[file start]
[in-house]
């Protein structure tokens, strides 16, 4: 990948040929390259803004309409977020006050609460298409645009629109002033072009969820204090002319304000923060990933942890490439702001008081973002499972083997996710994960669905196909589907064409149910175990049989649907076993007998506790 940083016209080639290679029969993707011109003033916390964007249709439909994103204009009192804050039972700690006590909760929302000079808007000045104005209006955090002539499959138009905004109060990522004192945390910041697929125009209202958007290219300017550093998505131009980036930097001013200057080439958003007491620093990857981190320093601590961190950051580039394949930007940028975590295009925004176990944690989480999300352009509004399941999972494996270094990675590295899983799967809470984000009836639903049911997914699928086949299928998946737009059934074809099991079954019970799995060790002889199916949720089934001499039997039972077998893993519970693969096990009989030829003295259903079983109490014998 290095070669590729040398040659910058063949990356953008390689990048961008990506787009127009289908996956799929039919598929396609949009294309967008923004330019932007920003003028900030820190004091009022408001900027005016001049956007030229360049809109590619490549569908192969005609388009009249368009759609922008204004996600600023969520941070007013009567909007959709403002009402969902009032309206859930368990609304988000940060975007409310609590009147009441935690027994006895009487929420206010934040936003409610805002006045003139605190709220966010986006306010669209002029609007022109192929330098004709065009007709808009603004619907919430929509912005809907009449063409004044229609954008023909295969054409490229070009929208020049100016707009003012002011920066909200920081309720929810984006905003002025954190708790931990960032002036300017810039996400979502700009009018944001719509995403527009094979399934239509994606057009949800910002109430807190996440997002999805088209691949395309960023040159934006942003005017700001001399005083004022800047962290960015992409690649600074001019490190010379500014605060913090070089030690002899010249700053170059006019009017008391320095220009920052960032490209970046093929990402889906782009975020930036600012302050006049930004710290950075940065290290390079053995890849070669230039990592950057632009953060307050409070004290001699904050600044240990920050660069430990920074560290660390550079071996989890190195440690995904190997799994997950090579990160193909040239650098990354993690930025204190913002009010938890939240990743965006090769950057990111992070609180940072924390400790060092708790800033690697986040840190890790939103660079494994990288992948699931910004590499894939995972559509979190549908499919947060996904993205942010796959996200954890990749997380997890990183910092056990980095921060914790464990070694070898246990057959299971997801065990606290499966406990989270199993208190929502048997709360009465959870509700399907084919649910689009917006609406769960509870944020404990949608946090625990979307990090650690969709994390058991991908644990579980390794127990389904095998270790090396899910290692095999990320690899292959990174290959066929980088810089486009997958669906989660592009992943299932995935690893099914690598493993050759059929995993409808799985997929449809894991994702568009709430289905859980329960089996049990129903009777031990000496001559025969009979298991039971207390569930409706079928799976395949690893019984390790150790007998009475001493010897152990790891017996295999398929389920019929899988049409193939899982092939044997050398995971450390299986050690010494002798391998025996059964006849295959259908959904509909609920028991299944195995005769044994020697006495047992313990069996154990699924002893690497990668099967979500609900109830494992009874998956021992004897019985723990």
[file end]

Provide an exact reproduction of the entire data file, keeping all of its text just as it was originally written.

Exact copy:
[in-house]
């Protein structure tokens, strides 16, 4: 990948040929390259803004309409977020006050609460298409645009629109002033072009969820204090002319304000923060990933942890490439702001008081973002499972083997996710994960669905196909589907064409149910175990049989649907076993007998506790 940083016209080639290679029969993707011109003033916390964007249709439909994103204009009192804050039972700690006590909760929302000079808007000045104005209006955090002539499959138009905004109060990522004192945390910041697929125009209202958007290219300017550093998505131009980036930097001013200057080439958003007491620093990857981190320093601590961190950051580039394949930007940028975590295009925004176990944690989480999300352009509004399941999972494996270094990675590295899983799967809470984000009836639903049911997914699928086949299928998946737009059934074809099991079954019970799995060790002889199916949720089934001499039997039972077998893993519970693969096990009989030829003295259903079983109490014998 290095070669590729040398040659910058063949990356953008390689990048961008990506787009127009289908996956799929039919598929396609949009294309967008923004330019932007920003003028900030820190004091009022408001900027005016001049956007030229360049809109590619490549569908192969005609388009009249368009759609922008204004996600600023969520941070007013009567909007959709403002009402969902009032309206859930368990609304988000940060975007409310609590009147009441935690027994006895009487929420206010934040936003409610805002006045003139605190709220966010986006306010669209002029609007022109192929330098004709065009007709808009603004619907919430929509912005809907009449063409004044229609954008023909295969054409490229070009929208020049100016707009003012002011920066909200920081309720929810984006905003002025954190708790931990960032002036300017810039996400979502700009009018944001719509995403527009094979399934239509994606057009949800910002109430807190996440997002999805088209691949395309960023040159934006942003005017700001001399005083004022800047962290960015992409690649600074001019490190010379500014605060913090070089030690002899010249700053170059006019009017008391320095220009920052960032490209970046093929990402889906782009975020930036600012302050006049930004710290950075940065290290390079053995890849070669230039990592950057632009953060307050409070004290001699904050600044240990920050660069430990920074560290660390550079071996989890190195440690995904190997799994997950090579990160193909040239650098990354993690930025204190913002009010938890939240990743965006090769950057990111992070609180940072924390400790060092708790800033690697986040840190890790939103660079494994990288992948699931910004590499894939995972559509979190549908499919947060996904993205942010796959996200954890990749997380997890990183910092056990980095921060914790464990070694070898246990057959299971997801065990606290499966406990989270199993208190929502048997709360009465959870509700399907084919649910689009917006609406769960509870944020404990949608946090625990979307990090650690969709994390058991991908644990579980390794127990389904095998270790090396899910290692095999990320690899292959990174290959066929980088810089486009997958669906989660592009992943299932995935690893099914690598493993050759059929995993409808799985997929449809894991994702568009709430289905859980329960089996049990129903009777031990000496001559025969009979298991039971207390569930409706079928799976395949690893019984390790150790007998009475001493010897152990790891017996295999398929389920019929899988049409193939899982092939044997050398995971450390299986050690010494002798391998025996059964006849295959259908959904509909609920028991299944195995005769044994020697006495047992313990069996154990699924002893690497990668099967979500609900109830494992009874998956021992004897019985723990």